Have you noticed how different renting is today from one or two decades ago? I think most of us would agree that renters were usually people in their 20s, renting mostly bare-bones dingy apartments with stinky carpeting and peeling windows in poorly-maintained old buildings until they saved enough to buy a place of their own. With some exceptions, this was the profile of the typical renter until recently.
But the newest trends in apartment development are suddenly attracting a new kind of renter. This renter is interested to live in a place that offers a convenient, quality lifestyle, a comfortable living space, a place to exercise, and a place to socialize all-in-one. We were very interested to find out who exactly are these new renters and what motivates them to rent instead of buy.
3 big ways in which the U.S. renter profile has changed
We turned to U.S. Census data to see if it can shed some light on how renting has evolved since 2009 — around the time when the scales started tilting in favor of renting. We looked at changes in the number of renter households by age, education level, and family type.
National stats revealed that, between 2009 and 2015, the biggest changes in the renting population came from seniors aged 55 or over (up by 28%), compared to only a 3% increase in renters 34 or younger. By education, the highest increases were in renters holding a bachelor degree or higher (up by 23%), and by family type, in families with no minor children (up by 21%).
What do these three categories have in common? They all point to one group: empty-nest Baby-Boomers. Whether driven by a change in lifestyle, a consequence of the housing crash, or an inability to find affordable homes to downsize, senior households are embracing renting in droves.
Seniors are the new kids on the block in the rental market
Senior renters not only account for the largest percentage increases but also the largest net increases compared to other age groups. About 2.5 million senior households joined the renter cohort nationwide between 2009 and 2015, while the number of renter households aged 35-54 added 1.95 million, and those younger than 34 increased by only 0.5 million in the same time frame.
American suburbs win over more new renters than cities
- Older renters — by 39% in the suburbs and by 21% in cities
- Highly-educated renters — by 26% in the suburbs and by 20% in cities
- Renting families with no children — by 33% in suburbs and by 16% in cities
A hefty 39% more renters over 55 years old live in the suburbs compared to 2009 and 21% more in the cities. Comprised mostly of Baby Boomers, this generation has lived a big part of its life in the suburbs, essentially being responsible for the launch and prosperity of the consumer suburb. Owning a home and raising a family in a suburban community truly defined this age group. Now it finds itself in a big empty house, with too much space to keep up and high property taxes to pay.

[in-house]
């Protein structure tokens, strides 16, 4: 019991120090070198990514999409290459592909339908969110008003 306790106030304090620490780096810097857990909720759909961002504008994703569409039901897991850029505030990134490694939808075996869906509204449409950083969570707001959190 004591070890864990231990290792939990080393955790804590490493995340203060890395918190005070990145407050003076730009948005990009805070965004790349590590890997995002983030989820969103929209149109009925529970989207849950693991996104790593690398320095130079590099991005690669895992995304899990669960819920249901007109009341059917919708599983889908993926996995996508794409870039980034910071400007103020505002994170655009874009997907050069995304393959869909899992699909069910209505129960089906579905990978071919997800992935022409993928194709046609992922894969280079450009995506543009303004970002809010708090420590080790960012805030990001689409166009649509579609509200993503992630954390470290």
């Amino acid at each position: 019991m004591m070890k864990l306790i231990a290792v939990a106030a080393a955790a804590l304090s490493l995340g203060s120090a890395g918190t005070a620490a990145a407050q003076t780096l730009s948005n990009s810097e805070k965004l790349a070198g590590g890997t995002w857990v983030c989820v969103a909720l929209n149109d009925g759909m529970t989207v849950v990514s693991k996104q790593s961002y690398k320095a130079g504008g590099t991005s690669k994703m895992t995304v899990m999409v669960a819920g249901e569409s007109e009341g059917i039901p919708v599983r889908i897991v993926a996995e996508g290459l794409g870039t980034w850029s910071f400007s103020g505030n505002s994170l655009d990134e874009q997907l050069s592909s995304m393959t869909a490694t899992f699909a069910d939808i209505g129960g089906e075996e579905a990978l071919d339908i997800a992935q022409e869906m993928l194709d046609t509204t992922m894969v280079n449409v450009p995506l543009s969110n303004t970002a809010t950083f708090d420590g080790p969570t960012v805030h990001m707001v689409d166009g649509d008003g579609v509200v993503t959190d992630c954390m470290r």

“Lowering living expenses, looking for a different lifestyle, less house-related work and overall less responsibility can be achieved by downsizing, so a lot of retirees opt to rent.” says Simona Solomie, a real estate broker with Remax Masters of Morton Grove, Illinois, who works with home sellers, buyers, and renters in the western and northwestern suburbs of Chicago.
Baby boomers also account for the highest increase in renters in urban areas, but the spike in numbers is much higher in the suburbs (21% vs 39%). The second highest increase comes from renters aged 35-54, 27% in the suburbs and 8% in the city.
Renter age groups in the top 20 largest metros: Riverside, Tampa, and Phoenix most Baby-Boomer-friendly
In all 20 largest U.S. metros studied, without exception, the rate of increase in senior renters greatly surpasses that of younger renters (see the green bars on the graph below).
Between 2009 and 2015, the senior renter population has grown the fastest in the metro area of Riverside, CA (by 63%), followed by metro Tampa, FL (an area which also includes the municipalities of Brandon, Clearwater, Lakeland, Largo, Lutz, New Port Richey, Palm Harbor, Riverview, St. Petersburg and Temple Terrace) with an increase of 61%, and by metro Phoenix, AZ (with an increase of 59%), which also encompasses Mesa, Tempe, Glendale, Scottsdale, Chandler, Gilbert and Peoria.
Several other fast-growing metros in terms of senior population that made into our ranking are:
- Dallas, TX (also including Plano, Garland, Carrollton, Richardson, McKinney, Frisco, Addison, Allen, Mesquite, The Colony and Farmers Branch)
- Seattle (also including Bellevue, Everett, Kent, Renton, Federal Way, Lynwood, Redmond, Kirkland, Bothell, Auburn, Issaquah and SeaTac)
- Atlanta (also including Clayton, Cobb, Dekalb, Gwinnett and Fulton)
- Washington, DC (also including Bethesda, Gaithersburg, Germantown, Greenbelt, Hyattsville, Laurel, Oxon Hill, Rockville, Silver Spring and Suitland)
- Denver (also including Aurora, Arapahoe, Boulder, Broomfield, Douglas, Jefferson, Larimer and Weld)
- San Diego, CA (also including Carlsbad, Chula Vista, Clairemont, El Cajon, Encinitas, Escondido, Fallbrook, La Jolla, La Mesa, Lakeside, Mira Mesa, National City, Oceanside, Poway, Ramona, San Diego, San Marcos, San Ysidro, Santee, Spring Valley and Vista)